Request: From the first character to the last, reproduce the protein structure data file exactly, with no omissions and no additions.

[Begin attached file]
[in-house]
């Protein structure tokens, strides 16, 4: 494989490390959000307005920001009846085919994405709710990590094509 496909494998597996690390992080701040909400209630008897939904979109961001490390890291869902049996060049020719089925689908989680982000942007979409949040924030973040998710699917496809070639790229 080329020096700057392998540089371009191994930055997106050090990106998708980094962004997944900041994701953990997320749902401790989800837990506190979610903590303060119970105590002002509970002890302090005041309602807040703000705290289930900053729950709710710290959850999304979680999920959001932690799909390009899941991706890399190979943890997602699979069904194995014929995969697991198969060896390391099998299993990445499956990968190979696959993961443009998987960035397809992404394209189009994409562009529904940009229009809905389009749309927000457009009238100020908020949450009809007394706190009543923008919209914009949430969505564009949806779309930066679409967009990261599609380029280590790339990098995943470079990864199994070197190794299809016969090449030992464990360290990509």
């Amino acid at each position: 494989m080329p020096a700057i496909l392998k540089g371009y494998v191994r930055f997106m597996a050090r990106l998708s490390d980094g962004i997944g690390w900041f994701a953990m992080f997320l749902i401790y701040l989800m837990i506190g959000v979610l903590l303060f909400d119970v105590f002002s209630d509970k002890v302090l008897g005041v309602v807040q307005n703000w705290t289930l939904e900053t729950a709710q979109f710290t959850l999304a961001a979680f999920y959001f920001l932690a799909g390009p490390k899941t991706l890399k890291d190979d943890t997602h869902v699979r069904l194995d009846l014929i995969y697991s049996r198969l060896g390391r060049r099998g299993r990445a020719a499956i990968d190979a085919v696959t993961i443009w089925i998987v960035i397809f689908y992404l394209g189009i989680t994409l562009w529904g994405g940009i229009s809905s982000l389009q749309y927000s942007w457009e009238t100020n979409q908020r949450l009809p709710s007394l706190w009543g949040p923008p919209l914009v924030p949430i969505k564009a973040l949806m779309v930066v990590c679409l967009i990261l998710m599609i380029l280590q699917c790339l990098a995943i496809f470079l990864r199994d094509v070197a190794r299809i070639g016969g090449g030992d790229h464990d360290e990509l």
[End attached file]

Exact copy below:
[in-house]
């Protein structure tokens, strides 16, 4: 494989490390959000307005920001009846085919994405709710990590094509 496909494998597996690390992080701040909400209630008897939904979109961001490390890291869902049996060049020719089925689908989680982000942007979409949040924030973040998710699917496809070639790229 080329020096700057392998540089371009191994930055997106050090990106998708980094962004997944900041994701953990997320749902401790989800837990506190979610903590303060119970105590002002509970002890302090005041309602807040703000705290289930900053729950709710710290959850999304979680999920959001932690799909390009899941991706890399190979943890997602699979069904194995014929995969697991198969060896390391099998299993990445499956990968190979696959993961443009998987960035397809992404394209189009994409562009529904940009229009809905389009749309927000457009009238100020908020949450009809007394706190009543923008919209914009949430969505564009949806779309930066679409967009990261599609380029280590790339990098995943470079990864199994070197190794299809016969090449030992464990360290990509």
């Amino acid at each position: 494989m080329p020096a700057i496909l392998k540089g371009y494998v191994r930055f997106m597996a050090r990106l998708s490390d980094g962004i997944g690390w900041f994701a953990m992080f997320l749902i401790y701040l989800m837990i506190g959000v979610l903590l303060f909400d119970v105590f002002s209630d509970k002890v302090l008897g005041v309602v807040q307005n703000w705290t289930l939904e900053t729950a709710q979109f710290t959850l999304a961001a979680f999920y959001f920001l932690a799909g390009p490390k899941t991706l890399k890291d190979d943890t997602h869902v699979r069904l194995d009846l014929i995969y697991s049996r198969l060896g390391r060049r099998g299993r990445a020719a499956i990968d190979a085919v696959t993961i443009w089925i998987v960035i397809f689908y992404l394209g189009i989680t994409l562009w529904g994405g940009i229009s809905s982000l389009q749309y927000s942007w457009e009238t100020n979409q908020r949450l009809p709710s007394l706190w009543g949040p923008p919209l914009v924030p949430i969505k564009a973040l949806m779309v930066v990590c679409l967009i990261l998710m599609i380029l280590q699917c790339l990098a995943i496809f470079l990864r199994d094509v070197a190794r299809i070639g016969g090449g030992d790229h464990d360290e990509l």